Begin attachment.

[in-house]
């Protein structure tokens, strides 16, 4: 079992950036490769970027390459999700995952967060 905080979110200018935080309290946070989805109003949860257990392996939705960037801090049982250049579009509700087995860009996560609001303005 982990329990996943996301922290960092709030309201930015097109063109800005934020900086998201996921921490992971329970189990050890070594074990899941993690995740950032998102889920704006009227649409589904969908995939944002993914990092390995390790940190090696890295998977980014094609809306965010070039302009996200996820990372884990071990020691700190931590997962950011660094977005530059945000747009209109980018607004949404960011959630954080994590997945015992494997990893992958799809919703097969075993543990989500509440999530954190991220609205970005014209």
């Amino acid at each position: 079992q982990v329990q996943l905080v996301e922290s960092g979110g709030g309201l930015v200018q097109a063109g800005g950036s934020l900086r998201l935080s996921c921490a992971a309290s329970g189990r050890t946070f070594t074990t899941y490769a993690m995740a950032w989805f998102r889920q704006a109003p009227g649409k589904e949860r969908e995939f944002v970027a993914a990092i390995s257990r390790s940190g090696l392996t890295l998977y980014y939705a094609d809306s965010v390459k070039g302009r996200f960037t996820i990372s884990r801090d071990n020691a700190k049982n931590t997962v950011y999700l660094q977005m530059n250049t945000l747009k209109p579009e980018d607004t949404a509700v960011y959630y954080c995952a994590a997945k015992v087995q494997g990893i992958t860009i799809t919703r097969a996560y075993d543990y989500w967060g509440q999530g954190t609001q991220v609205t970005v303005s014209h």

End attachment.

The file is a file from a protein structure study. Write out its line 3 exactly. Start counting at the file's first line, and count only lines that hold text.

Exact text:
């Amino acid at each position: 079992q982990v329990q996943l905080v996301e922290s960092g979110g709030g309201l930015v200018q097109a063109g800005g950036s934020l900086r998201l935080s996921c921490a992971a309290s329970g189990r050890t946070f070594t074990t899941y490769a993690m995740a950032w989805f998102r889920q704006a109003p009227g649409k589904e949860r969908e995939f944002v970027a993914a990092i390995s257990r390790s940190g090696l392996t890295l998977y980014y939705a094609d809306s965010v390459k070039g302009r996200f960037t996820i990372s884990r801090d071990n020691a700190k049982n931590t997962v950011y999700l660094q977005m530059n250049t945000l747009k209109p579009e980018d607004t949404a509700v960011y959630y954080c995952a994590a997945k015992v087995q494997g990893i992958t860009i799809t919703r097969a996560y075993d543990y989500w967060g509440q999530g954190t609001q991220v609205t970005v303005s014209h």